Yesterday highly respected media outlet CBS Sports reported that Chiefs owner Clark Hunt had offered his embattled general manager Scott Pioli a two-year contract extension…
Whereupon, KCTV, KSHB, The Kansas City Star – even NFL.com – then reported CBS’s “scoop.” As did KC Confidential columnist Craig Glazer.
Cooler heads at KMBC TV and Fox 4 passed on covering the CBS Sports report altogether.
And naturally, as a hard-edged opinion kinda guy, Glazer’s assessment of the “news” was far more harsh and he called the team and Hunt out for being arrogant, only caring about Chiefs fan’s money and taking them for a bunch of “dumb hicks.”
Which brings us to the “news” in the Star claiming that according to a single source the CBS report was untrue. And rendering this headline on the newspaper’s web site yesterday as a bit bogus: “Report: Pioli offered two-year contract extension.”
Now let’s get down to the nuts and bolts of the reporting on this matter.
Five hours after the Star‘s story on the subject this headline appeared: “Source: No contract extension for Chiefs Pioli.”
“The Chiefs did not offer general manager Scott Pioli a contract extension, a source close to the situation said, contradicting a report on CBS prior to Sunday’s game against the Buccaneers,” the now widely discussed Star story began.
“The source was emphatic that the Chiefs have had no discussions with Pioli regarding a contract extension,” it added.
Hold it right there...
Exceptions, I might add, that do not include snaring a sports gossip scoop.
“Credibility is The Star‘s greatest asset,” the newspaper’s policy begins. “For that reason alone, editorial employees must make every effort to fully identify the news source in a story or behind one…When you grant someone confidentiality…you run the risk of making the story less credible in the eyes of the reader.”
“Generally, confidentiality only should be granted to protect someone who is relatively powerless or who might be harmed should his or her identity be revealed. In addition, the story should be of overriding public importance. In all cases, the reason for granting anonymity should be made clear in the story.”
In the case of the Pioli contract offer report there are really only two likely possible sources that could have authoritatively spoken as to whether Hunt offered the contract or not; Pioli (since it’s been reported he has no agent) and Hunt.
Which means the Star decided to let one of them off the hook in order to get a “scoop.”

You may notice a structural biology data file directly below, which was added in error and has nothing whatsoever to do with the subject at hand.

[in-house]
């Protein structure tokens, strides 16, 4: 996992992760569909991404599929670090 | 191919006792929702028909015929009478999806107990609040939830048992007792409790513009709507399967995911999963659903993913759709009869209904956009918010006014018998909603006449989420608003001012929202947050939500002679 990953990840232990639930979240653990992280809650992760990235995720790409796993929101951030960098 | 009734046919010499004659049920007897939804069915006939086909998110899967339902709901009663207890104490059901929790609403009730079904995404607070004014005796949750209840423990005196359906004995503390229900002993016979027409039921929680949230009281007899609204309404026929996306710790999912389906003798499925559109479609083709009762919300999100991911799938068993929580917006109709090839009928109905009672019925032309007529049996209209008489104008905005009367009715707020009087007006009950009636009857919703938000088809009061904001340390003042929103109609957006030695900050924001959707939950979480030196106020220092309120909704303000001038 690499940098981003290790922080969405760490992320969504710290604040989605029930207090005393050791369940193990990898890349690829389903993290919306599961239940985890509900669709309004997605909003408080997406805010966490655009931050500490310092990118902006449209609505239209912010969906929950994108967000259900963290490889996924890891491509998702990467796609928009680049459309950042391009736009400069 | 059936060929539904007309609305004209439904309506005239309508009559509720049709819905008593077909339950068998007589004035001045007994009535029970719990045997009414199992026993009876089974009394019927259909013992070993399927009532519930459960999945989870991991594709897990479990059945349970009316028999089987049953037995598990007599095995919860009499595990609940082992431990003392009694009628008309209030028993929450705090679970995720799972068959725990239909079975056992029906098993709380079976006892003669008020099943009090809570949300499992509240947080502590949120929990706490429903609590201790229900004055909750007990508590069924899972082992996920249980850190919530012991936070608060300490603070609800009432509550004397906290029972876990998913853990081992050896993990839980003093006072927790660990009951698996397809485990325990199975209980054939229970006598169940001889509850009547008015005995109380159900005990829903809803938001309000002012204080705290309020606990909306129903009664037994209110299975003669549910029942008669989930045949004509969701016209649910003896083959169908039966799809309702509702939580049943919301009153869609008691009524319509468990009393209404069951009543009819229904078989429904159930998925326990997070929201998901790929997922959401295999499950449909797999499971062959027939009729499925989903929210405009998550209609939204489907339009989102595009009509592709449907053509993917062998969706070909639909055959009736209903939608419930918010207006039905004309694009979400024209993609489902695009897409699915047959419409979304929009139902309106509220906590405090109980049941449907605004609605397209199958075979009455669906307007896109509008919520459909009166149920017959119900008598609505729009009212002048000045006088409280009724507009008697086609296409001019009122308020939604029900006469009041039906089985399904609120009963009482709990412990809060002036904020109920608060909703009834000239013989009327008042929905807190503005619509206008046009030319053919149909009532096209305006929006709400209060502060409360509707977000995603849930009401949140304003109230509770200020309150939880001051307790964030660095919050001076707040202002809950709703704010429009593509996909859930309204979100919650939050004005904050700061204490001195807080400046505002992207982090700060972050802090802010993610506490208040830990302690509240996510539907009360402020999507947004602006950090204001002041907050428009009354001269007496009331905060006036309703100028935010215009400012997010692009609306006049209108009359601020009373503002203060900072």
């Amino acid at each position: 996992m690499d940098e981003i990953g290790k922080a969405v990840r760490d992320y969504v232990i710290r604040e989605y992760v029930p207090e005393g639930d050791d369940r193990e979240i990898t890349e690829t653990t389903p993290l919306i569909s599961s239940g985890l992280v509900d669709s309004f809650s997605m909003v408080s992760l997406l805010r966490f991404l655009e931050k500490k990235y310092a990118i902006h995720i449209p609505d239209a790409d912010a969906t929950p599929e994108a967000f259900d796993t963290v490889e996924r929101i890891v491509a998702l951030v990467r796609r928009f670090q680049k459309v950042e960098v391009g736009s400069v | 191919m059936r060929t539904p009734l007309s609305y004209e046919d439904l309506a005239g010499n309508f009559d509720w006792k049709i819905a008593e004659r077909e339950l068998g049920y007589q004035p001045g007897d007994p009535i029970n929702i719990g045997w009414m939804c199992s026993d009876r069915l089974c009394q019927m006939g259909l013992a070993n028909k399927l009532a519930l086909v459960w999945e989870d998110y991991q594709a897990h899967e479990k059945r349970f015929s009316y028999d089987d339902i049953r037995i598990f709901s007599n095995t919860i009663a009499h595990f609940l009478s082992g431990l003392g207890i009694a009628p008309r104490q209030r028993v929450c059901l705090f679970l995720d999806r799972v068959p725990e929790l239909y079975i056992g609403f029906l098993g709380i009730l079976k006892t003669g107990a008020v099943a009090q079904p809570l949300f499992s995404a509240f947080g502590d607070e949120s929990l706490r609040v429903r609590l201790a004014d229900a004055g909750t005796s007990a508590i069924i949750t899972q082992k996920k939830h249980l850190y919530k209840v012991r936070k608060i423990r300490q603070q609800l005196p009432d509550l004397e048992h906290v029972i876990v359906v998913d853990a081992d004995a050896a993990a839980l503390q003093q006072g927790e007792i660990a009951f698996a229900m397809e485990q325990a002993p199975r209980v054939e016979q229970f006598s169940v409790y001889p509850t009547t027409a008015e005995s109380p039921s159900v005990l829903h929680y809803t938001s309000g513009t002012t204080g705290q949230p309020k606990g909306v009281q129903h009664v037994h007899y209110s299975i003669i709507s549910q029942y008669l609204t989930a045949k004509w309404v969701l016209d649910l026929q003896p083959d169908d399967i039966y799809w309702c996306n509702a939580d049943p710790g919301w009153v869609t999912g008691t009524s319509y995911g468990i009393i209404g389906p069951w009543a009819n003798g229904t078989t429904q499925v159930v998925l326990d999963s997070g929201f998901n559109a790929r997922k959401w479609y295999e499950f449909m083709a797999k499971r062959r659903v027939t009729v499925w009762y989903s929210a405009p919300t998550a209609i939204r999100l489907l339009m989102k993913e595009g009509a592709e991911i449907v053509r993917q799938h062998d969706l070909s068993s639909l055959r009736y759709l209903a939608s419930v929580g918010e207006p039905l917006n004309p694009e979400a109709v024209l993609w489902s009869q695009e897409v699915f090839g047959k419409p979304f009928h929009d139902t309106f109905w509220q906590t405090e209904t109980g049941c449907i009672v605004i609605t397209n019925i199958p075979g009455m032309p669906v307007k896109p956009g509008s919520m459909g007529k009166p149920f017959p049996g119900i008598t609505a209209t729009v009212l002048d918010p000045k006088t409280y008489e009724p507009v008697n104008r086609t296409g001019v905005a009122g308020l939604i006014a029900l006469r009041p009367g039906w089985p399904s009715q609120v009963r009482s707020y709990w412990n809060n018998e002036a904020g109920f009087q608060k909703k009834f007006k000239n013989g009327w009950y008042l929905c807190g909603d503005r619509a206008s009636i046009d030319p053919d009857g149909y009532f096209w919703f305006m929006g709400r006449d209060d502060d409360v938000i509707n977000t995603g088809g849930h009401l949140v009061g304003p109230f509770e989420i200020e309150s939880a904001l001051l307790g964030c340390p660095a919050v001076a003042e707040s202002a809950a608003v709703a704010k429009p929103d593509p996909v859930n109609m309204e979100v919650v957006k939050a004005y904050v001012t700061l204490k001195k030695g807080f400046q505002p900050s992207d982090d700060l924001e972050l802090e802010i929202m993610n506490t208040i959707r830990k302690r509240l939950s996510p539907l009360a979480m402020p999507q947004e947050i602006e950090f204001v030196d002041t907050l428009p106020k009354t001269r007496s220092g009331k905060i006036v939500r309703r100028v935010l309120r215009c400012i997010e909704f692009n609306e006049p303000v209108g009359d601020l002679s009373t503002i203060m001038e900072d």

Would fair-minded readers describe either Pioli or Hunt as “powerless?” Doubt it. Was whether or not a contract extension was offered to Pioli “of overriding public importance?” Seriously? Would Hunt or Pioli be actually “harmed” by clarifying that CBS made a mistake? Come on.
And was the reason for granting anonymity “made clear in the story?” I didn’t see any such explanation.
The reporter has a working relationship with the source or sources – in this case, longtime Star sportswriter Adam Teicher who has just such relationships with both Hunt and Pioli. The reporter goes to both parties to ask if the CBS story is true. Both decline to comment on the record, but one offers to give the Teicher the scoop if he agrees not to identify him.
Teicher and his editor take the bait.
Now here’s what’s wrong with the above, other than appearing to be in conflict with the newspaper’s stated policies:
Quite obviously the CBS report splashed down smack in the midst of a local sports media firestorm over Pioli’s future with the Chiefs. With pretty much everybody who can type or get on a radio show calling for his ouster.
Thus CBS’s story put incredible pressure on both Hunt and Pioli. Pressure neither of them wanted or needed now in the midst of this gawdawful football season.
Maybe the CBS report was true or just partially true. Maybe not. But Pioli and Hunt undoubtedly wanted off the hot seat.
And the easiest way to accomplish that was to feed an anonymous, unnamed quote denying it to the local newspaper. Then if later it’s learned to be true or partially true, no skin off their dicks. Blame it on that anonymous source dude.
Here’s what’s wrong with the Star getting journalistically bought off so easily.
“Before promising confidentiality, try to obtain the same information from sources willing to be quoted…” the Star‘s policy reads. “Also, make it clear to the source that you will pursue other avenues of verifying the information.”
Since the Star obviously didn’t have CBS’s sources (otherwise they’d have broken the story) their only ticket into this news game was to either get Hunt or Pioli on the record one way or the other – or let them off the hook and go the anonymous sources route.
Pretty simple, really.
What’s lame about it is, had the Star played a better game of journalistic poker it probably would have resulted in Hunt and/or Pioli having to go on the record to escape the heat (rather than nipping the story in the bud that same day by getting the newspaper to compromise its ethics).
Because had Hunt and Pioli had to run the sports media gauntlet for however many days, they likely would have had to issue a public statement, meaning no scoop for the Star.
Which now leaves the general sports public to sort out not one but two reports based on anonymous sources. And now major news organizations around the country are “reporting” that the Star says no such offer was made by Hunt to Pioli.
What they should be reporting rather is that the Star‘s unnamed source says CBS’s unnamed source is wrong.
What a country!